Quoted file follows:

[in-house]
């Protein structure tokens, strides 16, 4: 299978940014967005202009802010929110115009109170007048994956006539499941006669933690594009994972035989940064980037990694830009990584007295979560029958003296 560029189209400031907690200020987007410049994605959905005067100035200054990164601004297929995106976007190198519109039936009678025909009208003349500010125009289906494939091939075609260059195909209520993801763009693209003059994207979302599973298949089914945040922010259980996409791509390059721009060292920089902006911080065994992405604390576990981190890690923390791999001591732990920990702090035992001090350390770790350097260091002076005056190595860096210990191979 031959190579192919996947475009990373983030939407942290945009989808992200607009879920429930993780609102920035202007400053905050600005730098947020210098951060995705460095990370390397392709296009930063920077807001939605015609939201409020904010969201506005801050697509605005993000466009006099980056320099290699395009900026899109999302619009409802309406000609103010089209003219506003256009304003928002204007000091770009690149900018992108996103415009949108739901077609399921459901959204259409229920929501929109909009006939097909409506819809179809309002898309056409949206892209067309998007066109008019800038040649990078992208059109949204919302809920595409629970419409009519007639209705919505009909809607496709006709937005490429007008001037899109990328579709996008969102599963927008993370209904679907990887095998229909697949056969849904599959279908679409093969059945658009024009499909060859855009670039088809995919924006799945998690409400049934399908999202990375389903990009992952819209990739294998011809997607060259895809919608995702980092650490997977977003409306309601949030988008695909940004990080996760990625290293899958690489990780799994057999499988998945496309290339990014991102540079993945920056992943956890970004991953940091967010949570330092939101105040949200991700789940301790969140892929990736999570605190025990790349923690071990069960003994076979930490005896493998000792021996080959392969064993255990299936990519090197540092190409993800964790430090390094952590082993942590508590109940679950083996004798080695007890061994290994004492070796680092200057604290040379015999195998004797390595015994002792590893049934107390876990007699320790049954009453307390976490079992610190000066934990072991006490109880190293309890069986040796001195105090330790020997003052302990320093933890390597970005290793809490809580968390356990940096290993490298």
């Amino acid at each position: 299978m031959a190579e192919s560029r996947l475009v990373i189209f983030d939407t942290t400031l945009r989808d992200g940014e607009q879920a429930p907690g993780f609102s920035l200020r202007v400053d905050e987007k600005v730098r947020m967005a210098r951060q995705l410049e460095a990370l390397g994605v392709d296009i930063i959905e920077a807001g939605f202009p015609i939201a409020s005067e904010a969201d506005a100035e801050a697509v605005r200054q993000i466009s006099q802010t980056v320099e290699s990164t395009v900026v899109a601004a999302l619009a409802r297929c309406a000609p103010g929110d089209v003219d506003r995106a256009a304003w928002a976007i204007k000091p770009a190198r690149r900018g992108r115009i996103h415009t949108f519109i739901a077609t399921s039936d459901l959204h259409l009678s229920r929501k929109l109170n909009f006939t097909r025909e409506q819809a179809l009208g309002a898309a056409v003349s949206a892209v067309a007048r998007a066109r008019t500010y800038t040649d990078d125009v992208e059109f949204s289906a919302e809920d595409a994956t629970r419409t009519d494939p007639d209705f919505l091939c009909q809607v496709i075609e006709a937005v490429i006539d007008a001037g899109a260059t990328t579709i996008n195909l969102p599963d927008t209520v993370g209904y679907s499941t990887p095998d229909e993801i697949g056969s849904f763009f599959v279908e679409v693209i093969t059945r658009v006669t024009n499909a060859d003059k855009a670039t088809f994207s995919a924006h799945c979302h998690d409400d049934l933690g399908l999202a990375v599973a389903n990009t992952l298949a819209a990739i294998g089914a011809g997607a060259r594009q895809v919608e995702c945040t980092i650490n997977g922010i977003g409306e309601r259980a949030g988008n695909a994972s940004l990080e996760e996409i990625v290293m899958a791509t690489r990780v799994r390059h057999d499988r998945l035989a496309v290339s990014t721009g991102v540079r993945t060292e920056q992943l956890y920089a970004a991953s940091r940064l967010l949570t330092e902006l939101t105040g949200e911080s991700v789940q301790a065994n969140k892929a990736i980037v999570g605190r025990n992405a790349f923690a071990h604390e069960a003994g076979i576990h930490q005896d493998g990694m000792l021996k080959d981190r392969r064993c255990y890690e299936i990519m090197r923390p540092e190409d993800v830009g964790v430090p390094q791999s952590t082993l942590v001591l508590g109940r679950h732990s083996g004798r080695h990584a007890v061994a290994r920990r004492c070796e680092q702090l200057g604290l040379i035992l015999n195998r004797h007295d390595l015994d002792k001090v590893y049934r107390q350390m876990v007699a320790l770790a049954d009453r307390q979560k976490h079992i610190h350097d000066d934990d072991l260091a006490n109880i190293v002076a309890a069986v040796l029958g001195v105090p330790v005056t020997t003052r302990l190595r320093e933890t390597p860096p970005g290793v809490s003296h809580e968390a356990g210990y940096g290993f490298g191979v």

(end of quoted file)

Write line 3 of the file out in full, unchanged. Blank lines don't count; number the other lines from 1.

């Amino acid at each position: 299978m031959a190579e192919s560029r996947l475009v990373i189209f983030d939407t942290t400031l945009r989808d992200g940014e607009q879920a429930p907690g993780f609102s920035l200020r202007v400053d905050e987007k600005v730098r947020m967005a210098r951060q995705l410049e460095a990370l390397g994605v392709d296009i930063i959905e920077a807001g939605f202009p015609i939201a409020s005067e904010a969201d506005a100035e801050a697509v605005r200054q993000i466009s006099q802010t980056v320099e290699s990164t395009v900026v899109a601004a999302l619009a409802r297929c309406a000609p103010g929110d089209v003219d506003r995106a256009a304003w928002a976007i204007k000091p770009a190198r690149r900018g992108r115009i996103h415009t949108f519109i739901a077609t399921s039936d459901l959204h259409l009678s229920r929501k929109l109170n909009f006939t097909r025909e409506q819809a179809l009208g309002a898309a056409v003349s949206a892209v067309a007048r998007a066109r008019t500010y800038t040649d990078d125009v992208e059109f949204s289906a919302e809920d595409a994956t629970r419409t009519d494939p007639d209705f919505l091939c009909q809607v496709i075609e006709a937005v490429i006539d007008a001037g899109a260059t990328t579709i996008n195909l969102p599963d927008t209520v993370g209904y679907s499941t990887p095998d229909e993801i697949g056969s849904f763009f599959v279908e679409v693209i093969t059945r658009v006669t024009n499909a060859d003059k855009a670039t088809f994207s995919a924006h799945c979302h998690d409400d049934l933690g399908l999202a990375v599973a389903n990009t992952l298949a819209a990739i294998g089914a011809g997607a060259r594009q895809v919608e995702c945040t980092i650490n997977g922010i977003g409306e309601r259980a949030g988008n695909a994972s940004l990080e996760e996409i990625v290293m899958a791509t690489r990780v799994r390059h057999d499988r998945l035989a496309v290339s990014t721009g991102v540079r993945t060292e920056q992943l956890y920089a970004a991953s940091r940064l967010l949570t330092e902006l939101t105040g949200e911080s991700v789940q301790a065994n969140k892929a990736i980037v999570g605190r025990n992405a790349f923690a071990h604390e069960a003994g076979i576990h930490q005896d493998g990694m000792l021996k080959d981190r392969r064993c255990y890690e299936i990519m090197r923390p540092e190409d993800v830009g964790v430090p390094q791999s952590t082993l942590v001591l508590g109940r679950h732990s083996g004798r080695h990584a007890v061994a290994r920990r004492c070796e680092q702090l200057g604290l040379i035992l015999n195998r004797h007295d390595l015994d002792k001090v590893y049934r107390q350390m876990v007699a320790l770790a049954d009453r307390q979560k976490h079992i610190h350097d000066d934990d072991l260091a006490n109880i190293v002076a309890a069986v040796l029958g001195v105090p330790v005056t020997t003052r302990l190595r320093e933890t390597p860096p970005g290793v809490s003296h809580e968390a356990g210990y940096g290993f490298g191979v």